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Future Water Supply Projections in Ethiopia Under Climate Change Using NASA NEX-GDDP and LDAS Simulations
  • Jose M. Molina,
  • Benjamin F. Zaitchik,
  • Zablon A. Adane
Jose M. Molina

Corresponding Author:jomolina10@hotmail.com

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Benjamin F. Zaitchik
Johns Hopkins University
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Zablon A. Adane
World Resources Institute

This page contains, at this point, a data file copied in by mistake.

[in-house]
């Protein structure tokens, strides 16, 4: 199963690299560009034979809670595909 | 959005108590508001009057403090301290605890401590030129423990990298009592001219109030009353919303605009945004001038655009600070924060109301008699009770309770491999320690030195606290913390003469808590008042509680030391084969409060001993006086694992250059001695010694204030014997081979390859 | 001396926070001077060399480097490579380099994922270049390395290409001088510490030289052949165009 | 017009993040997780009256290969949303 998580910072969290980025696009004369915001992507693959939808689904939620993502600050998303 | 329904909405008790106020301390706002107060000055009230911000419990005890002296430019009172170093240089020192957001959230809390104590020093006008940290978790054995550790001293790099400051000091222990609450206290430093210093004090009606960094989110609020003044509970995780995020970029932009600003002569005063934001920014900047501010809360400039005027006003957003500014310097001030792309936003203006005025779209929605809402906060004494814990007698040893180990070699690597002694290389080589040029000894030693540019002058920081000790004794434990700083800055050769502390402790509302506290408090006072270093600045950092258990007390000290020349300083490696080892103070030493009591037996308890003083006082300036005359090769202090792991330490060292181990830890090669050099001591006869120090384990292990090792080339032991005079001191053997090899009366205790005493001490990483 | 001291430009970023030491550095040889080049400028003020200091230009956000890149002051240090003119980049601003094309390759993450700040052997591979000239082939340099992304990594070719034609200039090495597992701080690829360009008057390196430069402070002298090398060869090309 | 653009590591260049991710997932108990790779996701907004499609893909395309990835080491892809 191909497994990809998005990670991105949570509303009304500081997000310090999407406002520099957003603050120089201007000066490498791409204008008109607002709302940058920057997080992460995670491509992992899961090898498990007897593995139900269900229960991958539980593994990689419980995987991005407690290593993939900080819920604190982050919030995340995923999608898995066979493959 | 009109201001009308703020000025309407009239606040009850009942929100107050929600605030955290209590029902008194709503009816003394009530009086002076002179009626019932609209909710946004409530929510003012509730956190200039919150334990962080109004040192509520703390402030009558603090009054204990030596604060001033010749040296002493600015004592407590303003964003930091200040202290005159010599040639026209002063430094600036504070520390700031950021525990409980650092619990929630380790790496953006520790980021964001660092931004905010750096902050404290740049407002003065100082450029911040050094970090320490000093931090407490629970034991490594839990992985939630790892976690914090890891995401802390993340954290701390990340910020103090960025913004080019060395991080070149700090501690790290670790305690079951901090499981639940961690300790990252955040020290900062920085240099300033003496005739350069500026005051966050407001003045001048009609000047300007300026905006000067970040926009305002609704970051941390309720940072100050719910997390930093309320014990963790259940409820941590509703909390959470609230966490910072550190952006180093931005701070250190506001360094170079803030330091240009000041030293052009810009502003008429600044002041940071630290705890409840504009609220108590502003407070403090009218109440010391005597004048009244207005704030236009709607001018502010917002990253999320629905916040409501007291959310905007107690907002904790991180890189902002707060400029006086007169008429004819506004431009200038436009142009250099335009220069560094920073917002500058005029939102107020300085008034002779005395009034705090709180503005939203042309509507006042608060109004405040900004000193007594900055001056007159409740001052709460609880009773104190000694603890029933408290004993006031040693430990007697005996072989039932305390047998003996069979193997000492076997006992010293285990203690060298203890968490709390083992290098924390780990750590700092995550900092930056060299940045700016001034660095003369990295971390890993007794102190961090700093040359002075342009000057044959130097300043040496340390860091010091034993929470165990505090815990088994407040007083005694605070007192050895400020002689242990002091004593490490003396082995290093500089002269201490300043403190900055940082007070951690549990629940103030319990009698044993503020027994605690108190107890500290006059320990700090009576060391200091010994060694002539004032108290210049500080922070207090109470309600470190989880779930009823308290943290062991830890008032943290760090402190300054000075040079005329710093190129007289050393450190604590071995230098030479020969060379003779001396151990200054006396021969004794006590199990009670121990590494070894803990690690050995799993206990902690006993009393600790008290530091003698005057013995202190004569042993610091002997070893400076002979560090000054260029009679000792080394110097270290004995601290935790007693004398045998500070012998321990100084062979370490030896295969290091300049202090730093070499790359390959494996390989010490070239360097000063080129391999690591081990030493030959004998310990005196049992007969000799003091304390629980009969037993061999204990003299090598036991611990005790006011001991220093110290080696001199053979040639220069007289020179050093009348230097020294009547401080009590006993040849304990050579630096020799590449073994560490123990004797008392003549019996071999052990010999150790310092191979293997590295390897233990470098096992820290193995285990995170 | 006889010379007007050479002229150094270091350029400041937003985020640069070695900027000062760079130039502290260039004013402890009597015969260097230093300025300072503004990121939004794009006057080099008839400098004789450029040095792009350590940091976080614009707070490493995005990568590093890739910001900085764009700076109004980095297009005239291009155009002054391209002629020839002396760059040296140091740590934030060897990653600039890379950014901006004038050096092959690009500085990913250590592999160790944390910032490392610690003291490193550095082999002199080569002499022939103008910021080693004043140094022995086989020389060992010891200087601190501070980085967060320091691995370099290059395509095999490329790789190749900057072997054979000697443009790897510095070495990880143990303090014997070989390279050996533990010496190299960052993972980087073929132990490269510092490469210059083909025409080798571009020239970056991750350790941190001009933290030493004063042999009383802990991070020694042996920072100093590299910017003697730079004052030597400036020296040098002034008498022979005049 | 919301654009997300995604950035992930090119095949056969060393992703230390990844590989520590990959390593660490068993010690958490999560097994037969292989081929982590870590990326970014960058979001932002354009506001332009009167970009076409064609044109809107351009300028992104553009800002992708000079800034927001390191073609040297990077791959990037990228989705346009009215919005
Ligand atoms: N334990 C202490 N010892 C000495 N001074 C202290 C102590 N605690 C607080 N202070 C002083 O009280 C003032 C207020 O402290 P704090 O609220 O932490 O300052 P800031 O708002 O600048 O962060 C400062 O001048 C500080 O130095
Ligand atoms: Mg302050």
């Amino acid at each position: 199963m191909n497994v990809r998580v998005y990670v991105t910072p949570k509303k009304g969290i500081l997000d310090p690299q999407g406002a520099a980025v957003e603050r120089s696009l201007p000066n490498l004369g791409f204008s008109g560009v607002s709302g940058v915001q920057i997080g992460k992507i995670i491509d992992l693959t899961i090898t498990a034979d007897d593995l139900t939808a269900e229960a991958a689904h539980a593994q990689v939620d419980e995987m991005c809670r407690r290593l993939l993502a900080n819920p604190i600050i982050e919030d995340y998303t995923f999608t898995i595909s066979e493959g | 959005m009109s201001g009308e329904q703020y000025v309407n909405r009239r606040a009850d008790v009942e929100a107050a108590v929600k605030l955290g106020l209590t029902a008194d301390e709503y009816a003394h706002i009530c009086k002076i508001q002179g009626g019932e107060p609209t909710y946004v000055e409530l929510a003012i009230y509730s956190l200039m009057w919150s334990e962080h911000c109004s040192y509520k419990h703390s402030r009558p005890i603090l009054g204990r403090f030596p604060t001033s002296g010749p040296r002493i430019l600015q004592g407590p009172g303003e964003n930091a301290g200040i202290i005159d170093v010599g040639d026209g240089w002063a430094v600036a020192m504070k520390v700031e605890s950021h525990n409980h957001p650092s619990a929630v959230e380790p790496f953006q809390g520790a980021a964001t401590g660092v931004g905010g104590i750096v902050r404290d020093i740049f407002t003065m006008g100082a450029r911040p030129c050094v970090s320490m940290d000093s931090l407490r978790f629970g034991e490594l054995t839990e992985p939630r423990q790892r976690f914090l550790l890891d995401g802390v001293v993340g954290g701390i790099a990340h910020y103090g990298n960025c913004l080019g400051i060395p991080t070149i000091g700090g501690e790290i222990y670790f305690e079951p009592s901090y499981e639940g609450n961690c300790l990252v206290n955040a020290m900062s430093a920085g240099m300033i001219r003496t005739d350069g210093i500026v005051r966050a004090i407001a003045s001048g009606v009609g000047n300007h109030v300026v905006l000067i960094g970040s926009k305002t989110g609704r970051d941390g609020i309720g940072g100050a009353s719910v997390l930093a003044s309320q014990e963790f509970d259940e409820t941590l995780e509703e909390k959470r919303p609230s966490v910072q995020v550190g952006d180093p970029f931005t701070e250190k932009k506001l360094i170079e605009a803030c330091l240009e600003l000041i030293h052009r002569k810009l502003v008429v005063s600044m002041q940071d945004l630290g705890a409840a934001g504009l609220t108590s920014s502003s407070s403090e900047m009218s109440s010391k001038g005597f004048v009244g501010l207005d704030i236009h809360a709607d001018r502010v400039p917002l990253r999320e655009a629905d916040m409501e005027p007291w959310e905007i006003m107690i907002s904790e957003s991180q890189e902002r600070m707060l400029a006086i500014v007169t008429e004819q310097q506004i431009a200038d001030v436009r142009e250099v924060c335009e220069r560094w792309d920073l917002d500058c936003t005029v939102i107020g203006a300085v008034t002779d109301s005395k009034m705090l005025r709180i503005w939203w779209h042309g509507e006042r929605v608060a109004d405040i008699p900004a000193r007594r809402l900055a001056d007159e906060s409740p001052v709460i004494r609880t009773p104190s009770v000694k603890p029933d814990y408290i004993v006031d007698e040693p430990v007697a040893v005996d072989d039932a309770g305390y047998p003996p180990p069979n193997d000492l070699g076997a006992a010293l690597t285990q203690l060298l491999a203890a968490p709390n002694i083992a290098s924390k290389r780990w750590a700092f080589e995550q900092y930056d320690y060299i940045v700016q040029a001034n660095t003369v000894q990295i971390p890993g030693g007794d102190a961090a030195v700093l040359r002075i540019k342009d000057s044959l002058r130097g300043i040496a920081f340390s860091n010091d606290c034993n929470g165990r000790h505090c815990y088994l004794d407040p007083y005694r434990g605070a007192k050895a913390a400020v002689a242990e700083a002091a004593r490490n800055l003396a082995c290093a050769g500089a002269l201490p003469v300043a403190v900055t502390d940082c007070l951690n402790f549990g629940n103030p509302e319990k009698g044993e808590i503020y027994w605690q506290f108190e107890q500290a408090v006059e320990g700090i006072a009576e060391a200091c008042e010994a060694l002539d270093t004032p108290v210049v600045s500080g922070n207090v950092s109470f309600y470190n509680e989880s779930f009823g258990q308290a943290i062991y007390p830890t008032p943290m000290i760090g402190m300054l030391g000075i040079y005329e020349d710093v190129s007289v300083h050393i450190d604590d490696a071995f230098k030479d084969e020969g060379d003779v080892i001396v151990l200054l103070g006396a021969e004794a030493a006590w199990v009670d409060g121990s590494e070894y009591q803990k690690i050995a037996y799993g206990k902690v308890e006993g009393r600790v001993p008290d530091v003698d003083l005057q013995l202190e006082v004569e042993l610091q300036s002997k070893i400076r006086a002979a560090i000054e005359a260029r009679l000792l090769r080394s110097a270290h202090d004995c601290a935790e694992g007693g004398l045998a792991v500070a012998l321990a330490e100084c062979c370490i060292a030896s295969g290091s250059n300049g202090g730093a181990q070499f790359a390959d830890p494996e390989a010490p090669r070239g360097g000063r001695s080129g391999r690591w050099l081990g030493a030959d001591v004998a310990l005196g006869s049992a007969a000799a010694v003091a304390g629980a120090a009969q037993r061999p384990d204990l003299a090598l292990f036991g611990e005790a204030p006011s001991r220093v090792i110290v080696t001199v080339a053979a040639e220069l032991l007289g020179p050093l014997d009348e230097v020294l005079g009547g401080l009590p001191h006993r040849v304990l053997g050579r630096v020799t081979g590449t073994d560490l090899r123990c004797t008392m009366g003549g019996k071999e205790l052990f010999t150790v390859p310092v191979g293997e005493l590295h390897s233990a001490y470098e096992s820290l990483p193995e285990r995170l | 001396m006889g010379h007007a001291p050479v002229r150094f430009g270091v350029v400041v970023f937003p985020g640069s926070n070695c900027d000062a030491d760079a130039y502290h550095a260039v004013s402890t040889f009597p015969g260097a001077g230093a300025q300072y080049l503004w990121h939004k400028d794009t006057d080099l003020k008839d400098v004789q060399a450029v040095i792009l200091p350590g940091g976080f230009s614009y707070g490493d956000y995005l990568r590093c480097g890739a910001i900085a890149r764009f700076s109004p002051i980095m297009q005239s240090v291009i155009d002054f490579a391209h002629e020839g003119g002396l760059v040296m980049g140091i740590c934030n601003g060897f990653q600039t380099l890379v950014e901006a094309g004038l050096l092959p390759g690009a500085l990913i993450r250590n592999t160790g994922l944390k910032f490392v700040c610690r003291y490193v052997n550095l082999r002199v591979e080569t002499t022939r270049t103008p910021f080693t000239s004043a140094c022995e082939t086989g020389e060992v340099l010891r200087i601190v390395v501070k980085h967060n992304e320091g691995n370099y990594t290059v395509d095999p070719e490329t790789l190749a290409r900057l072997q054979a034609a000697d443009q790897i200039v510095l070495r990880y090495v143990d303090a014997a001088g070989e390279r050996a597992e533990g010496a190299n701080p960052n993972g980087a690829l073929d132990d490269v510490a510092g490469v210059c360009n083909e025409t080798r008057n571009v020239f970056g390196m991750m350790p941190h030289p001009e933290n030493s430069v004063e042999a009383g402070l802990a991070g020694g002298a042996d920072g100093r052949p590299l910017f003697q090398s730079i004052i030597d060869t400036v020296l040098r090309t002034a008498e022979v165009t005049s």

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Ethiopia’s socioeconomic development is strongly dependent on both its natural resources and hydroclimatic dynamics. Current and projected effects of climate change and variability in the Horn of Africa pose an enormous challenge to the country’s water resources management. We modeled multi-basin runoff scenarios in the country by calibrating statistical models first followed by extrapolation of the regressed functions into a future data domain under assumptions of stationarity. Precipitation and average near-surface air temperature predictors were used to calibrate Generalized Linear Models (GLM) to project 2011-2070 monthly runoff in a high-emission scenario (RCP 8.5) for selected General Circulation Models (GCM). Gridded fields of downscaled and bias-corrected precipitation, Tmax and Tmin for 10 CMIP5 GCMs were obtained from the NASA NEX-GDDP database. Hydrologic simulations from the NASA Land Data Assimilation System (LDAS) were used as proxies of observational basin response. Noah-MP’s climate forcings (CHIRPS precipitation and MERRA temperatures) were used to perform additional bias-correction over basin-averaged predictors extracted from the NEX-GDDP ensemble models. Monthly mean estimates for precipitation/temperature projections showed wetter/warmer conditions than the baseline for almost all regions. 2011-2040 July temperature climatology in most GCMs exhibited the strongest warming (> 1.5C o) in Central Ethiopia and it gradually decreased northwards and southwards. Correlation analysis showed that precipitation variations explain most of runoff variability during the rainy seasons. Future GLM runoff estimates suggest a generalized national increase of mean annual water supply when compared with historical LDAS, although spatio-temporal differences were observed across the country. The mentioned hydrological gains are driven by spatially distributed changes in precipitation with the biggest positive trends in the southeastern region followed by moderate precipitation increases in the Central Highlands and neutral changes in the Northwest. Few GCMs (e.g., GFDL-CM3) project drier conditions in the rainy seasons and a slight decrease in the mean annual runoff for most basins. The wettest model in the Abay basin, IPSL-CM5A-LR, predicts 15% increase in annual runoff when compared to historical averages.